PSY 201 Ch. 6

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  1. False Memory: Two types?
    1) Reconstructive Remembering: We tend to "fill in" parts of our memories based on past experiences, expectations

    2) Reconstructed Memories: Loftus' research shows that false memories can easily be implanted in individuals (reconstruction leads to fabrication of memories)
  2. Loftus and Palmer's Study
    • Leading Question Effect
    • - Memory is not perfect reflection of reality
    • - Any even you remember is a combo of the original event plus related info
    • - This distorts our memories and influences later eyewitness testimony
  3. When does forgetting occur?
    Forgetting can occur at any memory stage
  4. Why do we forget (3)?
    1) Enoding Failure: We cannot remember what we do not encode into LTM (Nickerson and Adams: Most people unable to select correct penny; our memory is selective)

    2) Storage Decay: Poor durability of stored memories leads to their decay; Ebbhinghaus' "forgetting curve": after five days you remember about 22%

    3) Retrieval Failure: Although the info is stored in LTM, it cannot be accessed. TWO TYPES: (1) Proactive interference- old info interferes w/retrieval of new info. (2) Retroactive interference- New info interferes w/old info.
  5. The Feeling of Knowing
    People know that they know something, even when they are unable to recall it
  6. Tip-of-Tongue (TOT) Effect
    When we try to recall a specific item that seems familiar yet eludes us
  7. Neuroscience of Forgetting (2)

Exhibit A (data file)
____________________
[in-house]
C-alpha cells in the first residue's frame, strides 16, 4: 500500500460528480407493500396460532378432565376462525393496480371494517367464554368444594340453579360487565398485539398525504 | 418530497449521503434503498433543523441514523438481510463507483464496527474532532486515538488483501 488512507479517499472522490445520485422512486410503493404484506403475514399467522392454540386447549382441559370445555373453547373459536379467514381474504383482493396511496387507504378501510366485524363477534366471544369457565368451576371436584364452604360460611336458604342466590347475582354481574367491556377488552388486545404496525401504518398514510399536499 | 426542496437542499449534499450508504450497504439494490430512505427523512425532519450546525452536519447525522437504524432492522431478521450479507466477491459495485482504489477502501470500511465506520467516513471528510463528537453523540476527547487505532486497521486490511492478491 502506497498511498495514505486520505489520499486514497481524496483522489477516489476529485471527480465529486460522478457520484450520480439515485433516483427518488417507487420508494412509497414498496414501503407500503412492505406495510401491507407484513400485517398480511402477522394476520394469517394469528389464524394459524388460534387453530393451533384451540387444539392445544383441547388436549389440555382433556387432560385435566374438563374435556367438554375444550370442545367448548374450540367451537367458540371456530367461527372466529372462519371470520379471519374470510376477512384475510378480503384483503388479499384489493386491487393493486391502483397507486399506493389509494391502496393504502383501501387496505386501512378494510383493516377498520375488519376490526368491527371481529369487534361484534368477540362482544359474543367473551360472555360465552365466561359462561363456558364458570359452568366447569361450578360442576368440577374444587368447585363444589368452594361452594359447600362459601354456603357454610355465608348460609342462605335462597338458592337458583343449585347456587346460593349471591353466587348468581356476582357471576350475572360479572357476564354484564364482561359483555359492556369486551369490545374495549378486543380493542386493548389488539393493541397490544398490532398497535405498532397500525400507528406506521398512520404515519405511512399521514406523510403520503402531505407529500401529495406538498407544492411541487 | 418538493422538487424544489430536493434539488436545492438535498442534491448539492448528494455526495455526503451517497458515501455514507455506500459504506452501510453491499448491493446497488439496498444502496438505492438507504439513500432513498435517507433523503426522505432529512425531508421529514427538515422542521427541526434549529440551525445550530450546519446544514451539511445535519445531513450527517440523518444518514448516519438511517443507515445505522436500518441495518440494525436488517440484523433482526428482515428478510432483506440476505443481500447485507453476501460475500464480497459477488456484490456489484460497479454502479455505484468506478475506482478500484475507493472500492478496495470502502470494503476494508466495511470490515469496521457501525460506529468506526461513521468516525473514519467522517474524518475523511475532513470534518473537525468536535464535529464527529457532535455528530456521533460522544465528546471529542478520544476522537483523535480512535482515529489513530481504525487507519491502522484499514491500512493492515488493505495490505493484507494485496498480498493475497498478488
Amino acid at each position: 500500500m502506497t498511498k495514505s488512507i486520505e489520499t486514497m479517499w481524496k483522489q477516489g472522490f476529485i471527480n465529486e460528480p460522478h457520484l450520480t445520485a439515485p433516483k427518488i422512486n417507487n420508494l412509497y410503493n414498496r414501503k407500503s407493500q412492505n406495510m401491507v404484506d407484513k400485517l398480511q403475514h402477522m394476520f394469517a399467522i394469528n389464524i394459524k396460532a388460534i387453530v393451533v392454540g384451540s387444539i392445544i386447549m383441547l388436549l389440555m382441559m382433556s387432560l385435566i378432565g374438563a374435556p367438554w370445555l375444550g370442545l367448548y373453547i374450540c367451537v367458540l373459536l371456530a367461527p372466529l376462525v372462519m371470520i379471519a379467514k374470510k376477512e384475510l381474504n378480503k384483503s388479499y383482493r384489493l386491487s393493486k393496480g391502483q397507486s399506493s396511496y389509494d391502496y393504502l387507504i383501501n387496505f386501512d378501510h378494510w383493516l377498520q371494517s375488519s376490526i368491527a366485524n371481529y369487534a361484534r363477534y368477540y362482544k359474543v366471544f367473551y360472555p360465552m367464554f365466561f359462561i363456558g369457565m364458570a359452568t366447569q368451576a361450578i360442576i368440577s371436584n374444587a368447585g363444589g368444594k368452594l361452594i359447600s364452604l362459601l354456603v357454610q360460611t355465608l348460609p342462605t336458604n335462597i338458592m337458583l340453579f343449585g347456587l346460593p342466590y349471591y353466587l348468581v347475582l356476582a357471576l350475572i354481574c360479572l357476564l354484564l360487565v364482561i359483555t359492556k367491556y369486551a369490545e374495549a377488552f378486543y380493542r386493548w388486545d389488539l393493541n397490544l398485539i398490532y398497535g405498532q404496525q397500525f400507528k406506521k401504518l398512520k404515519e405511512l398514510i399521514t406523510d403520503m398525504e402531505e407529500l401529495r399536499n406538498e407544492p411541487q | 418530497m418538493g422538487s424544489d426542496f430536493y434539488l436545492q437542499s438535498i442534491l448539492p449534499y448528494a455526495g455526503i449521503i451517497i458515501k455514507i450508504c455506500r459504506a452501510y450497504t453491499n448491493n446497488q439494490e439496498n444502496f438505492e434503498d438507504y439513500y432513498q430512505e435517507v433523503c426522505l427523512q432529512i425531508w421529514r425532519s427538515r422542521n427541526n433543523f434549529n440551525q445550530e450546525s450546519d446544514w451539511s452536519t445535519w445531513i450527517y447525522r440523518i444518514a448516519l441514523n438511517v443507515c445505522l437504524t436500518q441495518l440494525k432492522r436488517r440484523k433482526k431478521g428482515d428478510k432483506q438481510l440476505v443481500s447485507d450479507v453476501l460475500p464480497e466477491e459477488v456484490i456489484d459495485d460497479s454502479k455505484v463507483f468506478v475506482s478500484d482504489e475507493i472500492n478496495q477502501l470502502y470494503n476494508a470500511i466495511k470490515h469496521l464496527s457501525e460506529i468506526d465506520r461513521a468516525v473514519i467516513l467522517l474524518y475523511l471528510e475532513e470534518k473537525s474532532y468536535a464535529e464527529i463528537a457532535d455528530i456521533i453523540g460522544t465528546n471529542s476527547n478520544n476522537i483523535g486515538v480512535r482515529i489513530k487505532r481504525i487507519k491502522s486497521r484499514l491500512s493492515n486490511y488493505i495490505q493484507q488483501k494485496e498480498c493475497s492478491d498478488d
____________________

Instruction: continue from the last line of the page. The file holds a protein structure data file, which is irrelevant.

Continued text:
1) Hippocampus: involves in the formation and storage of memories

    2) Cerebellum: Involves in the procedural memory and verbal working memory
  8. Amnesia
    • Memory loss caused by physical problems in the brain
    • - Trauma: head injuries, brain surgery, stroke, infection
    • - Neural degeneration (e.g. Alzheimer's)
  9. Two types of Amnesia
    Retrograde: Difficulty retrieving memories from before the trauma (temporary)

    Anterograde: Difficulty forming new memories after trauma (New events not transferred to LTM, like 50 First Dates)
  10. Improve Memory: Elaboration
    -Involves forming connections between to-be-remembered input and other info in memory

    -Semantic coding: the deeper the level of processing, the higher participant's accuracy

    -Mnemonics: to-be-remembered items are combined into sentences or new words (e.g. Names of the Great Lakes "HOMES")
  11. Improve Memory: Encoding specificity principle (3)
    - The ability to remember an item depends on the match in context between encoding and retrieval; similar-> improves memory; different-> impairs memory

    - Retrieval cues should be maximally similar to encoding cues

    - Mood-dependent memory: people recall better when their mood at the time of recall matches their mood at the time of learning

    - State-dependent memory: Material is easier to retrieve when people are in the same chemically intoxicated state as they were in at encoding
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PSY 201 Ch. 6
2013-06-08 20:50:20
PSY 201

PSY 201 Final
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